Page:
“Then I have not got it,” replied the questioner. “Nor I,” “nor I,” said several. Immediately commenced a spirit of confession, of being without the experience, first on the part of many who had lost it; then others threw away their confidence as they listened to those confessions, until it resulted in a panic. Mr. Roberts was unable to preach because of it until ten o’clock at night. There was scarcely any partaking of food, and no cessation of the meeting during the day. The scene was indescribable. The gloom of despair seemed to settle upon almost all. About four o’clock in the afternoon, Mr. Redfield arose, and, after considerable effort, secured the attention of the despairing ones, and when all was quiet, he asked, in his inimitable manner, “Is there not a short way out of the woods?” and then proceeded to clear away the confusion of thought which prevailed. In a very short time, those who had unnecessarily cast away their confidence began to take it back, at first tremblingly, and at last joyously. Then those who had need to confess their backslidings and to seek for salvation, did so, and a glorious victory was the result.

During the winter of ‘62 and ‘63, a visit was made to Buffalo, and then to Syracuse, where were pilgrims of mighty faith, and he hoped for restoration in answer to their prayers. Here he began to show evidences of the breaking down of his mind; which led many of his friends to distrust his personal convictions of duty. This caused him great pain. At last he turned his face toward the West again, weeping as he went. He said but little now in public gatherings. He attended the annual session of the Illinois Conference. The love-feast Sunday morning was truly blessed, and none enjoyed it more than Mr. Redfield. When the bread and water were passed, he tried several times to drink from the cup, such were his overflowing tears, and the convulsive joy of his heart. Little did some of us think that it was the last we should see him alive. He returned to the home of Brother Joslyn, who had so long cared for him. The last letter he ever wrote was the following. It shows the ruling spirit of his life. It was to a Wesleyan minister.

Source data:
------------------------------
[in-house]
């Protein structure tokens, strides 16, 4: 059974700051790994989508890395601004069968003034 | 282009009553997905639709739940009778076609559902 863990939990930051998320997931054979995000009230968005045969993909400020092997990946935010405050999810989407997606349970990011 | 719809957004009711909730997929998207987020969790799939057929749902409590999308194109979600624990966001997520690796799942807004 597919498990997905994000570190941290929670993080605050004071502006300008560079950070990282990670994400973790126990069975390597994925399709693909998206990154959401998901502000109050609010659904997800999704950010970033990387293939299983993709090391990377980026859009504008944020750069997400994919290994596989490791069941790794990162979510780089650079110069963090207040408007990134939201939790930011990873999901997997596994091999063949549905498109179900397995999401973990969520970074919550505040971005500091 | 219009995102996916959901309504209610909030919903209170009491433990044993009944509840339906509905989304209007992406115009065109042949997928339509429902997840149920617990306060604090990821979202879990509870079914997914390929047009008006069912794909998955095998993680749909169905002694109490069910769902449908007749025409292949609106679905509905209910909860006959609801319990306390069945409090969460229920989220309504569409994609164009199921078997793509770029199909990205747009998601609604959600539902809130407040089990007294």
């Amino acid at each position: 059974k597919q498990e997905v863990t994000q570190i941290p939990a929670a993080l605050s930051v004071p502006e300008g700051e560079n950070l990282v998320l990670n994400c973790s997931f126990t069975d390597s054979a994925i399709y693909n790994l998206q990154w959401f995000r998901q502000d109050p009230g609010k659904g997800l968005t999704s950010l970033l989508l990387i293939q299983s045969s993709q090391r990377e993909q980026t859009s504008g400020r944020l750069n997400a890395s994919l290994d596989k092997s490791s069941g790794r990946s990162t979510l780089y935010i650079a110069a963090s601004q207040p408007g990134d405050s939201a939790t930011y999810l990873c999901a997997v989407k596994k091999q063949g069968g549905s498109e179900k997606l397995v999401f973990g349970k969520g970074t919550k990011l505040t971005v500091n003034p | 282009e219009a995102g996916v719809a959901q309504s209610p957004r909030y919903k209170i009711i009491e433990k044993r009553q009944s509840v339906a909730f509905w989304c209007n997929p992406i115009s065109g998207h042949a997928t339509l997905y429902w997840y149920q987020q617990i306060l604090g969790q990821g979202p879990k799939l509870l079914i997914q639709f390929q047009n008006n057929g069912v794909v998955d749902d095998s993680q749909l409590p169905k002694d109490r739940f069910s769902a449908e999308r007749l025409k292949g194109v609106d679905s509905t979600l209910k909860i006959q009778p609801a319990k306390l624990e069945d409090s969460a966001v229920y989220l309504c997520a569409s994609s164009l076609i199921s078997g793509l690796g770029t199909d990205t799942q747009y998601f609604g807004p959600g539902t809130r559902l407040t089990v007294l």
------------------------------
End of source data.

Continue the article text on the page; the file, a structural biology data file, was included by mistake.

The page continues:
“Marengo, Ill., Oct. 29, 1863.